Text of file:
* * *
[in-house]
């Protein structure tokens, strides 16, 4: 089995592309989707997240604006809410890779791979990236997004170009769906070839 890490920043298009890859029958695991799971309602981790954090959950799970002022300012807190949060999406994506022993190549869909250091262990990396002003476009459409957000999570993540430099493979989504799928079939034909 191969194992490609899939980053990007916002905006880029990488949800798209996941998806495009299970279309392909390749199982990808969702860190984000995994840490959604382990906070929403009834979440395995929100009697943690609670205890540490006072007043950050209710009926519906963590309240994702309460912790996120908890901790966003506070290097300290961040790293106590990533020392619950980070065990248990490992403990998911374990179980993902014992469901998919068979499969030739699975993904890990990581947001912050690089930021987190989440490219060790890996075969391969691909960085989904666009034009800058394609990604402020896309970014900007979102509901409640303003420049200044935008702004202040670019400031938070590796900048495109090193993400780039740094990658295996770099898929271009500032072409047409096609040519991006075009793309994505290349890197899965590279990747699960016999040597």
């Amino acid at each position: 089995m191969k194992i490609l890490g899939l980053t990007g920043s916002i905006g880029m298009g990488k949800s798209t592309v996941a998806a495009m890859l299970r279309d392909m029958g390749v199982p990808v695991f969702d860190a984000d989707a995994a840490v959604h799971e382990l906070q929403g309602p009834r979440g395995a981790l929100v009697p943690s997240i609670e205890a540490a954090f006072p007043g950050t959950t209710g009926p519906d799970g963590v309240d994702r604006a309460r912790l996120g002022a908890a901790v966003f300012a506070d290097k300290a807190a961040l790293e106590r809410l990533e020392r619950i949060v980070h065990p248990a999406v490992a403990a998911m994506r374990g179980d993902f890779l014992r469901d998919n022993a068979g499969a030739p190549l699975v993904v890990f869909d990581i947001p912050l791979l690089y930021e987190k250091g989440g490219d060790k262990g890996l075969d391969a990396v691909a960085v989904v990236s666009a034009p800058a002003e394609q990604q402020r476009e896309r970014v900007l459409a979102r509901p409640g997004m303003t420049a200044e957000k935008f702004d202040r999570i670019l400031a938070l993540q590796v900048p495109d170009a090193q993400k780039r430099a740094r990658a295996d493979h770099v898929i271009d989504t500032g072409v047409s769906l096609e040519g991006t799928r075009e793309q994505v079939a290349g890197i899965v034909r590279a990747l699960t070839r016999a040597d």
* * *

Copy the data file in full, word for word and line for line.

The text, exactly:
[in-house]
């Protein structure tokens, strides 16, 4: 089995592309989707997240604006809410890779791979990236997004170009769906070839 890490920043298009890859029958695991799971309602981790954090959950799970002022300012807190949060999406994506022993190549869909250091262990990396002003476009459409957000999570993540430099493979989504799928079939034909 191969194992490609899939980053990007916002905006880029990488949800798209996941998806495009299970279309392909390749199982990808969702860190984000995994840490959604382990906070929403009834979440395995929100009697943690609670205890540490006072007043950050209710009926519906963590309240994702309460912790996120908890901790966003506070290097300290961040790293106590990533020392619950980070065990248990490992403990998911374990179980993902014992469901998919068979499969030739699975993904890990990581947001912050690089930021987190989440490219060790890996075969391969691909960085989904666009034009800058394609990604402020896309970014900007979102509901409640303003420049200044935008702004202040670019400031938070590796900048495109090193993400780039740094990658295996770099898929271009500032072409047409096609040519991006075009793309994505290349890197899965590279990747699960016999040597």
């Amino acid at each position: 089995m191969k194992i490609l890490g899939l980053t990007g920043s916002i905006g880029m298009g990488k949800s798209t592309v996941a998806a495009m890859l299970r279309d392909m029958g390749v199982p990808v695991f969702d860190a984000d989707a995994a840490v959604h799971e382990l906070q929403g309602p009834r979440g395995a981790l929100v009697p943690s997240i609670e205890a540490a954090f006072p007043g950050t959950t209710g009926p519906d799970g963590v309240d994702r604006a309460r912790l996120g002022a908890a901790v966003f300012a506070d290097k300290a807190a961040l790293e106590r809410l990533e020392r619950i949060v980070h065990p248990a999406v490992a403990a998911m994506r374990g179980d993902f890779l014992r469901d998919n022993a068979g499969a030739p190549l699975v993904v890990f869909d990581i947001p912050l791979l690089y930021e987190k250091g989440g490219d060790k262990g890996l075969d391969a990396v691909a960085v989904v990236s666009a034009p800058a002003e394609q990604q402020r476009e896309r970014v900007l459409a979102r509901p409640g997004m303003t420049a200044e957000k935008f702004d202040r999570i670019l400031a938070l993540q590796v900048p495109d170009a090193q993400k780039r430099a740094r990658a295996d493979h770099v898929i271009d989504t500032g072409v047409s769906l096609e040519g991006t799928r075009e793309q994505v079939a290349g890197i899965v034909r590279a990747l699960t070839r016999a040597d």